If demand for HHLA’s services fails to materialise as expected, the high level of fixed costs associated with this business model means that it might not be possible to compensate fully for divergences in earnings caused by underutilised capacity in the short term. An economic trend that falls short of expectations may also require adjustments to the valuation of assets. HHLA regularly checks for any impairment of its assets and makes adjustments where necessary. The level of risk is increasing, partly due to the intensification of competition at the Port of Hamburg; the likelihood of the risk materialising is regarded as “possible”.

Currency risks

As the bulk of HHLA’s services are rendered within the eurozone, the majority of its invoices are issued in euros. The and Logistics segments operate internationally, and a container terminal is operated in Ukraine. Invoicing here is based primarily on euros or dollars. Currency or transfer risks therefore result primarily from exchange rate fluctuations affecting Central and Eastern European currencies. It is therefore impossible to rule out the risk of a devaluation of the Ukrainian currency, the hryvnia, compared to the budget estimate. As a result, exchange rate risks decreased year-on-year but are still subject to the increased uncertainties resulting from the ongoing development of the global coronavirus pandemic. Furthermore, it remains to be seen how the political situation in Ukraine will unfold, particularly in respect of the crisis region in eastern Ukraine.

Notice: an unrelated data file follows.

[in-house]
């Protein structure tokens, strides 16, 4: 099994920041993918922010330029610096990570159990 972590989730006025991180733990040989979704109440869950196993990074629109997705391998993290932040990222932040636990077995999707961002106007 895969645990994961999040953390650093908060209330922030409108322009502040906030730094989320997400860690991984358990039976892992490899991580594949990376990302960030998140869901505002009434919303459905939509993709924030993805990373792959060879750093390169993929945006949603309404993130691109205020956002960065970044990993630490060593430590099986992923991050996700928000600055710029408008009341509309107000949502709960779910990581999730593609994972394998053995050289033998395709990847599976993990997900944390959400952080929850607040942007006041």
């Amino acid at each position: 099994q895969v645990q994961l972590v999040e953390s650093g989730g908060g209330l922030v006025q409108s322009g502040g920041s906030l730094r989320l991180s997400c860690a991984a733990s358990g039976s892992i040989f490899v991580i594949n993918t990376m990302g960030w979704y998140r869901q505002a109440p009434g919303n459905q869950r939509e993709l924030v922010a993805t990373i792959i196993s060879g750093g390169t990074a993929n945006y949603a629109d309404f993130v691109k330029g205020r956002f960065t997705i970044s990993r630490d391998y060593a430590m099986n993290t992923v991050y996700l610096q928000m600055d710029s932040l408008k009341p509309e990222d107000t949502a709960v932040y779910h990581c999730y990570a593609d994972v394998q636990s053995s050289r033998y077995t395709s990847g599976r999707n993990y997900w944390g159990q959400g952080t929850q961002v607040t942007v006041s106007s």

All HHLA companies that operate with foreign currencies reduce the risk of exchange rate fluctuations by monitoring rates regularly and, where possible, transferring free liquidity in local currency to hard-currency accounts.

Bad debt losses

Despite market uncertainty and falling volumes due to the coronavirus pandemic, the liquidity and earnings position of shipping companies improved in 2020 compared to the previous year. Risks and opportunities / 1. Market environment

However, the uncertainty of further pandemic-related downturns and volatile freight rates means that the risk of customer insolvency – with the corresponding loss of throughput and receivables – remains relevant, especially in the Container segment. The risk assessment largely corresponds to that of the previous year, with the risk still regarded as unlikely.

As a result of the coronavirus pandemic, rent default risks and the risk of costs for any necessary modification or renovation of rented space have increased strongly for Logistics properties and in the Speicherstadt historical warehouse district. In some cases, these risks are regarded as possible. Rent deferrals are granted to help tenants get through times of economic hardship. HHLA is in close contact with its tenants in order to be able to adopt further measures quickly where necessary.